^I never said I was comfortable with how things are. I explicitly and repeatedly acknowledged that there are still problems to overcome, so you have no business accusing me of complacency. Optimism is not complacency. It's not the blind assumption that things are fine. It's the recognition that we have the power to make things better if we work at it hard enough and long enough. But in order to make that effort, you have to believe that it's possible to succeed, that the goal is attainable. Optimism is an incentive to fight harder for improvement. Pessimism is an excuse to give up trying.
Indeed, this is exactly why Star Trek was so important, so progressive in its portrayal of equality. It didn't give us a dystopian future, show us how bad things could get, and leave it at that. It showed us a vision of a world where we'd solved our problems, let us see what such a world could look like, and helped us to believe it was attainable. It gave us a goal to strive toward, not just a warning of what we should avoid. And that's something very valuable, something that's far too often lacking in science fiction. Positive reinforcement is a better motivator than negative.
My apologies. I did not intend to give the impression that I think you personally
are complacent. I was making the statement in the very general
sense, even including myself. As far as I'm concerned, for all I know, you may be twice the humanitarian I am. I really don't know.
As far as the visionary aspect of Star Trek goes, that's great. But if we sort of look at a hypothetical future identical scenario, Uhura, or the equivalent thereof, we could say would be a product of the Civil Rights Movement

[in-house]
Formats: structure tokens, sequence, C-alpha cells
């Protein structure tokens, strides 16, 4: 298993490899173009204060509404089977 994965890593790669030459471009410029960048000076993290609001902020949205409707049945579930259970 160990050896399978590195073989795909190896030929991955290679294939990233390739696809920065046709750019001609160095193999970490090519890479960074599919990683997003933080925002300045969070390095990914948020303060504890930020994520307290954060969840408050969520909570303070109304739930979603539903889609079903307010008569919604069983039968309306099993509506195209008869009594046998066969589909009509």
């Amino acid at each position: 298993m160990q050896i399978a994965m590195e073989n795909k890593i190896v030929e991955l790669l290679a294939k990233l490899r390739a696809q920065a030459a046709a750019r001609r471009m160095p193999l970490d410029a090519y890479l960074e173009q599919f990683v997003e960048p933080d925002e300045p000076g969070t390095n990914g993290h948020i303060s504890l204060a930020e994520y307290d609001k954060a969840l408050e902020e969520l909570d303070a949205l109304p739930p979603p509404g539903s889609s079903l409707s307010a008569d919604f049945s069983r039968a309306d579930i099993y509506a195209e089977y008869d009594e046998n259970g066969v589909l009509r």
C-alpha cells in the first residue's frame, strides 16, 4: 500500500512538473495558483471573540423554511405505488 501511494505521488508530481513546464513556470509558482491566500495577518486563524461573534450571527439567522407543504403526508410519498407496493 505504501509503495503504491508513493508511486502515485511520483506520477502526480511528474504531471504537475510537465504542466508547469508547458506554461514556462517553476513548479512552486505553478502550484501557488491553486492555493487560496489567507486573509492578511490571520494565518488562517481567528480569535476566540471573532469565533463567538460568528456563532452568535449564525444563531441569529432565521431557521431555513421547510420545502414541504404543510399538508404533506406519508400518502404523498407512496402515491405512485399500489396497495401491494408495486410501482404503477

which was a fairly aggressive, and necessary
The change was very drastic in the 60's, and a decision had to be made. Either honor the request of those feeling discriminated, victimized, and degradingly portrayed in the media, or refuse. Things are getting better
, and being optimistic
were not good enough in and of themselves.
Now we can resolve that this issue doesn't matter, but apparently it's a very real issue with some even today in our (somewhat questionable) progressive world. Our American society has a tendency to promote personal
empowerment over racial
empowerment. So typically when an Asian person voices discontent with negative media portrayals, they at times are accused of being personally
insecure. It's suggested to be a personal problem instead of a racial problem.
There is still a voice, it's just probably not as loud as it was during the Civil Rights Movement
. The question is, what do we do if/when it gets louder? Either we're going to grant the requests being made, or deny them. Is it wise to even wait for them to get louder?